The defining feature of northeastern Argentina is water. Dominated by two of the continent’s longest rivers, plus several of the country’s other major waterways, it’s a land of powerful cascades and blue-mirrored lagoons, vast marshes and fertile wetlands. The riverine landscapes of the Litoral (meaning “Shore” or “Coastline”) – a term generally used to refer to the four provinces of Entre Ríos, Corrientes, Misiones and Santa Fe – range from the caramel-coloured maze of the Paraná Delta, just north of Buenos Aires, via the gentle sandy banks of the Río Uruguay and the jungle-edged Río Iguazú to the wide translucent curves of the upper Río Paraná. All of them exude a seductive subtropical beauty enhanced by the unhurried lifestyle of the locals and a warm, humid climate. The Northeast is also famed for mate and chamamé. Litoraleños, as the inhabitants are called, are fanatical consumers of Argentina’s national drink, while the infectiously lively chamamé music can be heard in the highly traditional province of Corrientes.
The Iguazú Falls, shared with Brazil, in the far north of Misiones Province, are the region’s major attraction by a long chalk: Iguazú’s claim to the title of the world’s most spectacular waterfalls has few serious contenders. Running a remote second, in terms of the number of visitors, San Ignacio Miní is one of the best-preserved ruins in the huge Jesuit Mission region – though some may find picking their way through nearby gothically overgrown Loreto and Santa Ana a more magical experience. Less well known than Iguazú and San Ignacio, but increasingly visited as the infrastructure improves, are two of Argentina’s most unusual attractions: the strange and wonderful – but capricious – Saltos del Moconá, the world’s most extensive longitudinal waterfalls; and the Esteros del Iberá, a vast bird-filled wetland reserve at the heart of Corrientes Province.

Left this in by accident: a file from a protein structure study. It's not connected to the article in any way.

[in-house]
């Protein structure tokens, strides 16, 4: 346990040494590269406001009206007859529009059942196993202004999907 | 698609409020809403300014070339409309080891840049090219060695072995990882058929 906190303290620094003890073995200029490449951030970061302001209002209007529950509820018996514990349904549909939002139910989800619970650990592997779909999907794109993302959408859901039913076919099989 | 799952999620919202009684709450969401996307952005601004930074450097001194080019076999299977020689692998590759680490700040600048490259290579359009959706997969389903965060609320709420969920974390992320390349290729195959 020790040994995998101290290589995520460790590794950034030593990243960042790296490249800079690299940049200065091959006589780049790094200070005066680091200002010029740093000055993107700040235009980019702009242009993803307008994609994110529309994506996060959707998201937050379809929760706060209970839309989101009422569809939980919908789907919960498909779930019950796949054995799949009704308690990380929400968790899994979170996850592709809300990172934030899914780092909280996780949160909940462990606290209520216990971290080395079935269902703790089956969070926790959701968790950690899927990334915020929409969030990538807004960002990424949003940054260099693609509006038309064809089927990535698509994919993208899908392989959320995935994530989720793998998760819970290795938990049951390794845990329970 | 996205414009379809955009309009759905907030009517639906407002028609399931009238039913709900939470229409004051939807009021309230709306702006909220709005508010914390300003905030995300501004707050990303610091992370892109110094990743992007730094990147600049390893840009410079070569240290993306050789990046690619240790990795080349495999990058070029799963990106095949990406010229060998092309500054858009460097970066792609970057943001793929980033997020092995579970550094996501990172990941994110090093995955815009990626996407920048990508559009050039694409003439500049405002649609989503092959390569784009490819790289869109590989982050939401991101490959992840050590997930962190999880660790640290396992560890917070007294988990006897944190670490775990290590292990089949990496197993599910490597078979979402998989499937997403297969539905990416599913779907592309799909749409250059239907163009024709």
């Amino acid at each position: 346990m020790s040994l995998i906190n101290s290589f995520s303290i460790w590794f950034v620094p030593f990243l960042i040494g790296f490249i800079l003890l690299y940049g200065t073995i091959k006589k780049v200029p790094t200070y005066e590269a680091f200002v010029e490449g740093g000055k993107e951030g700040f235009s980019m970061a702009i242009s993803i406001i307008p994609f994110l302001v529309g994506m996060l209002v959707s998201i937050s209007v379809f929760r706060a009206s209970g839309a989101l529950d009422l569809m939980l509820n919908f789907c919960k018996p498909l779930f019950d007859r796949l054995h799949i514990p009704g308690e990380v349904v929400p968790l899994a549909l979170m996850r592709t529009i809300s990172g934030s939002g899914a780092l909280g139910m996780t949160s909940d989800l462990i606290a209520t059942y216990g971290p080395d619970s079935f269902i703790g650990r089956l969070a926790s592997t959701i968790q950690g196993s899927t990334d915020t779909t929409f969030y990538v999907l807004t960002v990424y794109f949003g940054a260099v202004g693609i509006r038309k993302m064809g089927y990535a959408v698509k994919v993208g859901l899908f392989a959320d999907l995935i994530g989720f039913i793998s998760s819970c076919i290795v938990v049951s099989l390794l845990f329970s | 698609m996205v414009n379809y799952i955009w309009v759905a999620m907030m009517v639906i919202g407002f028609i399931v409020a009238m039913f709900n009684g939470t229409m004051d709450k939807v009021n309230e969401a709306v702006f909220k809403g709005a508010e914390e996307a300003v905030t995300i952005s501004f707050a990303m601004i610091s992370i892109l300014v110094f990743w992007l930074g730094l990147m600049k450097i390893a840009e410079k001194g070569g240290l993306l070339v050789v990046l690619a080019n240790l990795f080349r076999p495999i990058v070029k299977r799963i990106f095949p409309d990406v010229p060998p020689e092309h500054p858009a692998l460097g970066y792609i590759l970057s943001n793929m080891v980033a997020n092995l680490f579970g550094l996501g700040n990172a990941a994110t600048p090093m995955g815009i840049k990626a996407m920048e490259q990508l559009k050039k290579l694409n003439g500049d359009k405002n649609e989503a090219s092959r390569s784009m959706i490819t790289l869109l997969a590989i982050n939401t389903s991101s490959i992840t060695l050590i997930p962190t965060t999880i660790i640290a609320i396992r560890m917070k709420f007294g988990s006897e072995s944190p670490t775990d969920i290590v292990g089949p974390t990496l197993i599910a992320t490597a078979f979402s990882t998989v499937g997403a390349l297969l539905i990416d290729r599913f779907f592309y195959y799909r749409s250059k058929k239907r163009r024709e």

Further south, the region’s biggest city, and Argentina’s third largest, is Rosario. It is home to a vibrant cultural life, including its own laidback version of tango, fabulous restaurants and some exquisite late nineteenth- and early twentieth-century architecture.
Bordering the Litoral to the northwest, the Gran Chaco is a vast, little-visited area of flatlands forming the central watershed of South America and lying predominantly in western Paraguay and the far north of Argentina. With landscapes varying from brutally desiccated scrub to saturated marshes and boggy lagoons, the main attraction of the Chaco is its wildlife, including hundreds of bird species and all manner of native animals.